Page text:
A Market Pricing Approach to Fares

by Michael Grovak,

Document Type: Proceeding Paper

Part of: Managing Urban Transportation with Limited Resources


The Chicago Transit Authority's (CTA's) historical 'one city - one fare' policy overlooks an important principle elucidated in the current literature; various of its rider segments perceive that they receive transportation services of different value, and thus would be willing to pay widely different fare rates. Some of these rates are higher than presently paid, and could result in significantly higher revenues than at present, with small losses in ridership. In the first three months of 1982, CTA formulated ten proposals for changes in its fare structure which sought to capture higher revenue by targeting appropriate market segments. These proposals included a zone fare on CTA's rapid transit system, a Central Business District surcharge, peak/off-peak fare differentials, a surcharge for all rapid transit and express bus rides, an increase in the transfer charge, and a surcharge for bus-rapid transit transfers.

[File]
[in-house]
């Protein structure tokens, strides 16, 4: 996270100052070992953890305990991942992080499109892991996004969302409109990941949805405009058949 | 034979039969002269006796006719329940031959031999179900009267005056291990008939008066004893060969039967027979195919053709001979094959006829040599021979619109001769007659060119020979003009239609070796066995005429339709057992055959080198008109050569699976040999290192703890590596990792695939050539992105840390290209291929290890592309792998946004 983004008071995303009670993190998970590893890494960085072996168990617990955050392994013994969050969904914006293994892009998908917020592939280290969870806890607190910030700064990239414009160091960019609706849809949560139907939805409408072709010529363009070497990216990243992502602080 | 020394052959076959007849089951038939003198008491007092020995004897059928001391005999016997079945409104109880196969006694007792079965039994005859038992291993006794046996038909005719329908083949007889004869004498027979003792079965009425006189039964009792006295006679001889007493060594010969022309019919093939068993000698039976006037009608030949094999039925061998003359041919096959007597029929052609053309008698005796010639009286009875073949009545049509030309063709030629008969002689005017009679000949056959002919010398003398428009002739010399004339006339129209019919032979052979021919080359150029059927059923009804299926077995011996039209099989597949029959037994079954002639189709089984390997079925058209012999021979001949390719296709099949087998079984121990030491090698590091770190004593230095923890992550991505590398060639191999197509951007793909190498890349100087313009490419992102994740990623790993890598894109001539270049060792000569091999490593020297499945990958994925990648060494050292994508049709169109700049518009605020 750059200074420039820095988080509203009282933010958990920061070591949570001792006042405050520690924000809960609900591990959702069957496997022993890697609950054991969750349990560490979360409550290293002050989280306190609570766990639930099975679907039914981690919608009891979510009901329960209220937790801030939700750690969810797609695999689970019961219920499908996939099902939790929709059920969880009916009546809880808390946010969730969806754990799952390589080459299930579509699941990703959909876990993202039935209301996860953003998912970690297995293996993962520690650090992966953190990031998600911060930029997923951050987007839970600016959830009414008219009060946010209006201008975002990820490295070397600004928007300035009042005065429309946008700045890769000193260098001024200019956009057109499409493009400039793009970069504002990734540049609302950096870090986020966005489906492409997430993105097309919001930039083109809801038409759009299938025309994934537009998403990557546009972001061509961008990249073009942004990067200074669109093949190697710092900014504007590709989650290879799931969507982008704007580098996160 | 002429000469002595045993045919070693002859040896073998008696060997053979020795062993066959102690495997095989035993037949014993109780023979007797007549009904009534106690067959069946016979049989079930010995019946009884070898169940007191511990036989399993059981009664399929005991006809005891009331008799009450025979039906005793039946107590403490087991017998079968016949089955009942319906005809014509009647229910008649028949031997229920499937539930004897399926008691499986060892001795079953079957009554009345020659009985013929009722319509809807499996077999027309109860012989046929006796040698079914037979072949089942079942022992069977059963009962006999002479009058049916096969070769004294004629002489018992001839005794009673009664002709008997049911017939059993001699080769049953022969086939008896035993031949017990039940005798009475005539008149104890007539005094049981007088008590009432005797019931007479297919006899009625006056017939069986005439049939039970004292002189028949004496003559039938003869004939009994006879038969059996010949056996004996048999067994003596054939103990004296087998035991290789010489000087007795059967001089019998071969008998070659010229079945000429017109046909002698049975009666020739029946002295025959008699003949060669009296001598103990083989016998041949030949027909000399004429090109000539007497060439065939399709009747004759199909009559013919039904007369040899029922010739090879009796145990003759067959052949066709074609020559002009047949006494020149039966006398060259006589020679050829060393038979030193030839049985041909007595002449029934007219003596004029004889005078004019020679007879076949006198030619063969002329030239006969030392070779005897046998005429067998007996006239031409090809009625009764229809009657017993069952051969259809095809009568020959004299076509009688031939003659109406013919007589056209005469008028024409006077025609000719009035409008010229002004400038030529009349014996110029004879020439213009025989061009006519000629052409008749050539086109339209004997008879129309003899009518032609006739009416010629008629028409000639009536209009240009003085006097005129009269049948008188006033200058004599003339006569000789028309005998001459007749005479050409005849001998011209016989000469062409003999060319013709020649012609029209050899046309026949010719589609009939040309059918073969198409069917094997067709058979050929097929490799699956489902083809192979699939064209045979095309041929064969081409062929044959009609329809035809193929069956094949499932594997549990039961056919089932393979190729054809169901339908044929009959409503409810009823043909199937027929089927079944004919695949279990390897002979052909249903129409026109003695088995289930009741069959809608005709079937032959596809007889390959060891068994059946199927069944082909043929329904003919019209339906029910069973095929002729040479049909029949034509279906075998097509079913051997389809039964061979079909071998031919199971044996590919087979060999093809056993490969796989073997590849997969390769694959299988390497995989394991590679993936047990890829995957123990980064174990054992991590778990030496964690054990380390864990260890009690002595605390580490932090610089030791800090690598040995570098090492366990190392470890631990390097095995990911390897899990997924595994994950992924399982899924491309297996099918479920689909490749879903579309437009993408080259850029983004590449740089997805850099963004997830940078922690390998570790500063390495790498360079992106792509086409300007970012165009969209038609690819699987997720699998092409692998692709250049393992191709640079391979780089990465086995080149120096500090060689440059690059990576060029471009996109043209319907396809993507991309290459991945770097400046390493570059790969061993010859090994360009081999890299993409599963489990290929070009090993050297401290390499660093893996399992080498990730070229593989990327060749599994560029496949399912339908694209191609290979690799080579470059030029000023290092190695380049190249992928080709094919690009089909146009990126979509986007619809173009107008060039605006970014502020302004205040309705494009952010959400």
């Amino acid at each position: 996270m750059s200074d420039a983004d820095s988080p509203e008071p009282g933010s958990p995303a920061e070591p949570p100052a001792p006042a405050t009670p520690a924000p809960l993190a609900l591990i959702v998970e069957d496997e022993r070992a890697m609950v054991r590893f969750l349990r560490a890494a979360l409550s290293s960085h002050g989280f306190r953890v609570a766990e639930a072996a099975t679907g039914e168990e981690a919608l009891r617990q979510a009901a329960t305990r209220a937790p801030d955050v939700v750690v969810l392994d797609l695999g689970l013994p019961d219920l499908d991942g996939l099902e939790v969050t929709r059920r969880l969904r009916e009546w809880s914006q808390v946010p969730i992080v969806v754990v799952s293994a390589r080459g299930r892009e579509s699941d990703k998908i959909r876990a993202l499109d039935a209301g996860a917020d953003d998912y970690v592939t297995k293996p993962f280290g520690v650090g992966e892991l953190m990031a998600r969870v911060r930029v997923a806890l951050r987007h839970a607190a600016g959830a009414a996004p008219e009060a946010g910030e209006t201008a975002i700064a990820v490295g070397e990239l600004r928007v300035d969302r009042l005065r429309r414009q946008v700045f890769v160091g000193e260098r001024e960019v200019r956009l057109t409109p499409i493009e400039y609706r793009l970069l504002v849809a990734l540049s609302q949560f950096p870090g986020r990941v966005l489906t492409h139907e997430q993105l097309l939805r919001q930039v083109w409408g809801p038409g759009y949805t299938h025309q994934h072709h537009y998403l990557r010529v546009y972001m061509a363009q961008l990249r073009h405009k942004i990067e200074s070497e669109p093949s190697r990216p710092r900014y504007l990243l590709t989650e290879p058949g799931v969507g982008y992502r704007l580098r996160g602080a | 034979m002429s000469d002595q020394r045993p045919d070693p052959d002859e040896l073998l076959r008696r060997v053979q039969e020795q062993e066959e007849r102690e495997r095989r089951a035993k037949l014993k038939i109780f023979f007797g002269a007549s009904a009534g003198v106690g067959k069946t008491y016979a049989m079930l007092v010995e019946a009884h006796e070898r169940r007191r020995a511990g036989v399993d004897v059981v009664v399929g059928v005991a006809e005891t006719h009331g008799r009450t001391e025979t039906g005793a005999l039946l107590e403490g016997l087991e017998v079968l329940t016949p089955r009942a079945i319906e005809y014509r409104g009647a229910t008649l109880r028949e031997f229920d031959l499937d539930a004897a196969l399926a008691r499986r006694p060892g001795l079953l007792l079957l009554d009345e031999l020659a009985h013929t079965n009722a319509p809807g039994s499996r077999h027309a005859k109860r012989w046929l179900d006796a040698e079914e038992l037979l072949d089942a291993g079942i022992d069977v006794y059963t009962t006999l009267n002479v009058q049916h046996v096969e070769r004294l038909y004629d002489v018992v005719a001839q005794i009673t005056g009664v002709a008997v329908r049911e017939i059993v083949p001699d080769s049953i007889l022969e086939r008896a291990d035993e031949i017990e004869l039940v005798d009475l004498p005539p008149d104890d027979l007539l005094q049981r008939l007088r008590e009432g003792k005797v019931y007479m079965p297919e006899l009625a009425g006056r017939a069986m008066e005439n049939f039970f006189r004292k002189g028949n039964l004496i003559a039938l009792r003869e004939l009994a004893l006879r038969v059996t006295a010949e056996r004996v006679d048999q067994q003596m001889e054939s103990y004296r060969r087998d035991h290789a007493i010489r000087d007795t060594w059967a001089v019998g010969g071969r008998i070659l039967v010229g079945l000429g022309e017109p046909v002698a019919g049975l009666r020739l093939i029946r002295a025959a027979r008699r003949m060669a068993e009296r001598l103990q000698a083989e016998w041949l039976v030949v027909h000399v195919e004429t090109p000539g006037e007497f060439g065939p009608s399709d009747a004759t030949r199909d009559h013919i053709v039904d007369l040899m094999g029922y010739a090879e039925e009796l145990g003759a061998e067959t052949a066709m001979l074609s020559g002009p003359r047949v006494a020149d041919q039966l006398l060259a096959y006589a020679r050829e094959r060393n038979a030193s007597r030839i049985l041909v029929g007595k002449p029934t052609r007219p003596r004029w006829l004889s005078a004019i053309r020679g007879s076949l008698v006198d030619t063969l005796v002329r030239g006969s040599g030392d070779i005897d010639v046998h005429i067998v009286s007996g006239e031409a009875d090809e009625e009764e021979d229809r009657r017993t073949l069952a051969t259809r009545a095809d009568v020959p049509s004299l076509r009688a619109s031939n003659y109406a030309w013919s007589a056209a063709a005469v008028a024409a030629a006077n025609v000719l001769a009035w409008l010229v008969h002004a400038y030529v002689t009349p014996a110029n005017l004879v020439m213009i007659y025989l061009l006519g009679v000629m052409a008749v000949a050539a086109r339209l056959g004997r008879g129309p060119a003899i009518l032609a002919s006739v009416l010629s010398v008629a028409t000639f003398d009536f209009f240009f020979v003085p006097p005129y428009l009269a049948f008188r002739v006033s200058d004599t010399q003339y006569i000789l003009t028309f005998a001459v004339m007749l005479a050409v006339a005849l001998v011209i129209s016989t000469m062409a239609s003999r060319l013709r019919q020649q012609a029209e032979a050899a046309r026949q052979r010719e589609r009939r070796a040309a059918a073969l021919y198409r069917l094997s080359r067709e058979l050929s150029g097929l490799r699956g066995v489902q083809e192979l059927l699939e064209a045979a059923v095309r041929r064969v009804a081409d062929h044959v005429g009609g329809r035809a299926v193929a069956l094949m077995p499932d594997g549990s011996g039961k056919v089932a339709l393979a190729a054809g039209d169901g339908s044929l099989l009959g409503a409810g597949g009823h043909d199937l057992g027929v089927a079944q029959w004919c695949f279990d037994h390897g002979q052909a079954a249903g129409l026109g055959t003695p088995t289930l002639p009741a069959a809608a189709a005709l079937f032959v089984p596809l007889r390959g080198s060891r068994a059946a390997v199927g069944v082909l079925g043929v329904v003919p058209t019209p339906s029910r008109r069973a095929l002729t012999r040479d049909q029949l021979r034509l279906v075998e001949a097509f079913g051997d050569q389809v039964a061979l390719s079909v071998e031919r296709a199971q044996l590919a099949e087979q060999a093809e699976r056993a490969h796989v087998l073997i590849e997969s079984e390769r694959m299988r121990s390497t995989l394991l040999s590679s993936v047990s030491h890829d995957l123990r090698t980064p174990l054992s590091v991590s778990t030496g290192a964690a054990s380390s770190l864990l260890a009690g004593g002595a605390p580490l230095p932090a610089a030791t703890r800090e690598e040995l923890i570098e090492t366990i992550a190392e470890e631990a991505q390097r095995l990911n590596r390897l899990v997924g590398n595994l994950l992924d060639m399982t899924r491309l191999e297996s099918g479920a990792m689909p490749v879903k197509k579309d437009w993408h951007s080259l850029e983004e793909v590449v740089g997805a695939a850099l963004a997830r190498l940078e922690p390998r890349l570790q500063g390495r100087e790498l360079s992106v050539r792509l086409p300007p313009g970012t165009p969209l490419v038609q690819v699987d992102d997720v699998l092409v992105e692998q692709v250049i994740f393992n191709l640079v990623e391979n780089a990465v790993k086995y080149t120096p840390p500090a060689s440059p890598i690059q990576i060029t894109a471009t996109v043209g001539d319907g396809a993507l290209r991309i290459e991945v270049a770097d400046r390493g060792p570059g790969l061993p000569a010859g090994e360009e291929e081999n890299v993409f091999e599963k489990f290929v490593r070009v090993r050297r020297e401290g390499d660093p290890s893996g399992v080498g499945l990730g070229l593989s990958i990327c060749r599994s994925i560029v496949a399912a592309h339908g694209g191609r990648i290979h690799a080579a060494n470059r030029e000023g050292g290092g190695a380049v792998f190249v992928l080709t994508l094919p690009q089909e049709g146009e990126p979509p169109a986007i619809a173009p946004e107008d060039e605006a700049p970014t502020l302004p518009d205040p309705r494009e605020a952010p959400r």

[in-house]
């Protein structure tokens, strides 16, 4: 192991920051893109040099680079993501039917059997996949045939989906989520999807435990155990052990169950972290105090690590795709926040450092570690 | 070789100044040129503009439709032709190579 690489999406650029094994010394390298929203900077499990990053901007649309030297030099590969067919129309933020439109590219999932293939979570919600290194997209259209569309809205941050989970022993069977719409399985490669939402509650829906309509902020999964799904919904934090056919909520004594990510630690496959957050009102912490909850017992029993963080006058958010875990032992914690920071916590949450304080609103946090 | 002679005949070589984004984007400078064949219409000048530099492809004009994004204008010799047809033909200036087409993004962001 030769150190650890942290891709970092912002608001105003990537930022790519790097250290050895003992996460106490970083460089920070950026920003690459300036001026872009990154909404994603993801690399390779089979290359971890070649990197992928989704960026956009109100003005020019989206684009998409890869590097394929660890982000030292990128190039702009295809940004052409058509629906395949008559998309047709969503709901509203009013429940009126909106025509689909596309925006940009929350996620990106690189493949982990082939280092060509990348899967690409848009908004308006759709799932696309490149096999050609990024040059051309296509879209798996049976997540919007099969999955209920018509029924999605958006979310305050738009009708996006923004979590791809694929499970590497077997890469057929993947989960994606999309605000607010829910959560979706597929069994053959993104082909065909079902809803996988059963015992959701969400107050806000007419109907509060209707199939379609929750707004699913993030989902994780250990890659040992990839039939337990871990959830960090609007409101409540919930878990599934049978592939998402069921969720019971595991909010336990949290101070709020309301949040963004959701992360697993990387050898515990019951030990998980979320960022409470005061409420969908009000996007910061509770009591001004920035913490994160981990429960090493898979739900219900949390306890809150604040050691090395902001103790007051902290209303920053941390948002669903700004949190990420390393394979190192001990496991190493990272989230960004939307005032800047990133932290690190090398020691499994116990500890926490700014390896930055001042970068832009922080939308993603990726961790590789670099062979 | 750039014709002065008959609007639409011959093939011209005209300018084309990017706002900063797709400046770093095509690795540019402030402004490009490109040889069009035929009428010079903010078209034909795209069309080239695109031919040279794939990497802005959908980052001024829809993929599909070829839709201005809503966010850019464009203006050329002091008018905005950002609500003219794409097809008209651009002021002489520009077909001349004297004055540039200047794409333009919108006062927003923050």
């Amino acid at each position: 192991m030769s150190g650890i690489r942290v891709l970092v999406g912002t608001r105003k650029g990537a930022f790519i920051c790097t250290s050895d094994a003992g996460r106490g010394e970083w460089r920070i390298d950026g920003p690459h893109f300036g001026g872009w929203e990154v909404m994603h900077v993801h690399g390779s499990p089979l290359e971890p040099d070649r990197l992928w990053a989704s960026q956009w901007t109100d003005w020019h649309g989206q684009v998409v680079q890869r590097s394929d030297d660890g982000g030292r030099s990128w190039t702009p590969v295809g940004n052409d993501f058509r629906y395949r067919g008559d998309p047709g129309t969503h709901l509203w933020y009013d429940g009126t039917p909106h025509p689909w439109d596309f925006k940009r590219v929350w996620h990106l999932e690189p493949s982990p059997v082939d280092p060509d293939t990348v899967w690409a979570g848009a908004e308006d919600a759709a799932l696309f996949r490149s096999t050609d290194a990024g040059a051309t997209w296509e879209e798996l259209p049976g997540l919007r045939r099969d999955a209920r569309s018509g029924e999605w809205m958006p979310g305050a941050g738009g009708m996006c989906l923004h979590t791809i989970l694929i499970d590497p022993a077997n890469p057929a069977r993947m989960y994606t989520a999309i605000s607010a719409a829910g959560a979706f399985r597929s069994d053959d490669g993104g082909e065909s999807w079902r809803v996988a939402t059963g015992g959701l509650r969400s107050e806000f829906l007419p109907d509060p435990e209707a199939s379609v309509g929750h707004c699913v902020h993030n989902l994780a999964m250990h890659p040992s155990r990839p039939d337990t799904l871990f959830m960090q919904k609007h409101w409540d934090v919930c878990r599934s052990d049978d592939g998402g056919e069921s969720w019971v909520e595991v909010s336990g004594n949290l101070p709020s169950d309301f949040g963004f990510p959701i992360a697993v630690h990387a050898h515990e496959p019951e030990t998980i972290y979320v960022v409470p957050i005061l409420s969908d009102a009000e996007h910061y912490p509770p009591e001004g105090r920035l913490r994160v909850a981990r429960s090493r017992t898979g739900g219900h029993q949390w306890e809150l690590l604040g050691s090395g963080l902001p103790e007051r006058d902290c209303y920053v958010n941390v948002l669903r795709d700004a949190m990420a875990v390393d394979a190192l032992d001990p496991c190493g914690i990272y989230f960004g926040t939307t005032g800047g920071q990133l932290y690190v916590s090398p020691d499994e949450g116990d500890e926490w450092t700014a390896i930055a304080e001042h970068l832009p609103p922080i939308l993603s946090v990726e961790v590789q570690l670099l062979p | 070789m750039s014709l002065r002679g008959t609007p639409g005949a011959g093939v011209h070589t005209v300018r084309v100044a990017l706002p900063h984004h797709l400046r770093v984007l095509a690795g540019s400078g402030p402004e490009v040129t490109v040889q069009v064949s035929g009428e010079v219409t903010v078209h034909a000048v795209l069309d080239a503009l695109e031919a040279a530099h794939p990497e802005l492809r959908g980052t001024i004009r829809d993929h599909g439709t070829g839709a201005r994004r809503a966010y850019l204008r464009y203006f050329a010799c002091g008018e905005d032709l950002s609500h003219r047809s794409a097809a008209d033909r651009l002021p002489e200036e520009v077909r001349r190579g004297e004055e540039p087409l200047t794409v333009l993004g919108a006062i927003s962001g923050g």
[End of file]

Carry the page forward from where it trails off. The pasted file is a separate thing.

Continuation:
Subject Headings: Pricing | Fares | Buses | Business administration | Rapid transit systems | Historic sites | Ridership | Business districts | Chicago | Illinois | Indiana | United States

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